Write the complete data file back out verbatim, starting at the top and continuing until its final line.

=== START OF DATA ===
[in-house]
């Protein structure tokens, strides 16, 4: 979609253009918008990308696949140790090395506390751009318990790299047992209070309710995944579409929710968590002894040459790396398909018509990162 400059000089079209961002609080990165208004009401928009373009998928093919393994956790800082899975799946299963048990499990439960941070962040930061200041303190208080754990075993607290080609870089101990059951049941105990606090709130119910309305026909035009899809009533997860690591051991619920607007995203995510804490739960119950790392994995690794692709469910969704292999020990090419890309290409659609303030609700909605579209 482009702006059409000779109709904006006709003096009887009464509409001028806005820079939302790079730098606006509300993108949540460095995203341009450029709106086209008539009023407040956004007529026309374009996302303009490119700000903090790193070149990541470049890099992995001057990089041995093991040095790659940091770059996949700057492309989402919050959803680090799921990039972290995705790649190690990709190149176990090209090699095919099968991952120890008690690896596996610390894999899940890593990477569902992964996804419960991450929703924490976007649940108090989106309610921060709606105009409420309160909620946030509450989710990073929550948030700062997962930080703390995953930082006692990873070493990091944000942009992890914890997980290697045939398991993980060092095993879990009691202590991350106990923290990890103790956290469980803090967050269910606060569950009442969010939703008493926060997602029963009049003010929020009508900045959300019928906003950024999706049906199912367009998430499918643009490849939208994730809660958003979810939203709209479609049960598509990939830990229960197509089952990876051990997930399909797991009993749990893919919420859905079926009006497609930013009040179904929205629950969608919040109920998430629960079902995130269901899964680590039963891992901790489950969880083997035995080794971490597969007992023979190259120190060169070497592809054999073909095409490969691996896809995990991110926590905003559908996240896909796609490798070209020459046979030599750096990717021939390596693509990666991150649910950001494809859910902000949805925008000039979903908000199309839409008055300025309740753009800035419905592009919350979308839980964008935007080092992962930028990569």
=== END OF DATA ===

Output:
[in-house]
């Protein structure tokens, strides 16, 4: 979609253009918008990308696949140790090395506390751009318990790299047992209070309710995944579409929710968590002894040459790396398909018509990162 400059000089079209961002609080990165208004009401928009373009998928093919393994956790800082899975799946299963048990499990439960941070962040930061200041303190208080754990075993607290080609870089101990059951049941105990606090709130119910309305026909035009899809009533997860690591051991619920607007995203995510804490739960119950790392994995690794692709469910969704292999020990090419890309290409659609303030609700909605579209 482009702006059409000779109709904006006709003096009887009464509409001028806005820079939302790079730098606006509300993108949540460095995203341009450029709106086209008539009023407040956004007529026309374009996302303009490119700000903090790193070149990541470049890099992995001057990089041995093991040095790659940091770059996949700057492309989402919050959803680090799921990039972290995705790649190690990709190149176990090209090699095919099968991952120890008690690896596996610390894999899940890593990477569902992964996804419960991450929703924490976007649940108090989106309610921060709606105009409420309160909620946030509450989710990073929550948030700062997962930080703390995953930082006692990873070493990091944000942009992890914890997980290697045939398991993980060092095993879990009691202590991350106990923290990890103790956290469980803090967050269910606060569950009442969010939703008493926060997602029963009049003010929020009508900045959300019928906003950024999706049906199912367009998430499918643009490849939208994730809660958003979810939203709209479609049960598509990939830990229960197509089952990876051990997930399909797991009993749990893919919420859905079926009006497609930013009040179904929205629950969608919040109920998430629960079902995130269901899964680590039963891992901790489950969880083997035995080794971490597969007992023979190259120190060169070497592809054999073909095409490969691996896809995990991110926590905003559908996240896909796609490798070209020459046979030599750096990717021939390596693509990666991150649910950001494809859910902000949805925008000039979903908000199309839409008055300025309740753009800035419905592009919350979308839980964008935007080092992962930028990569």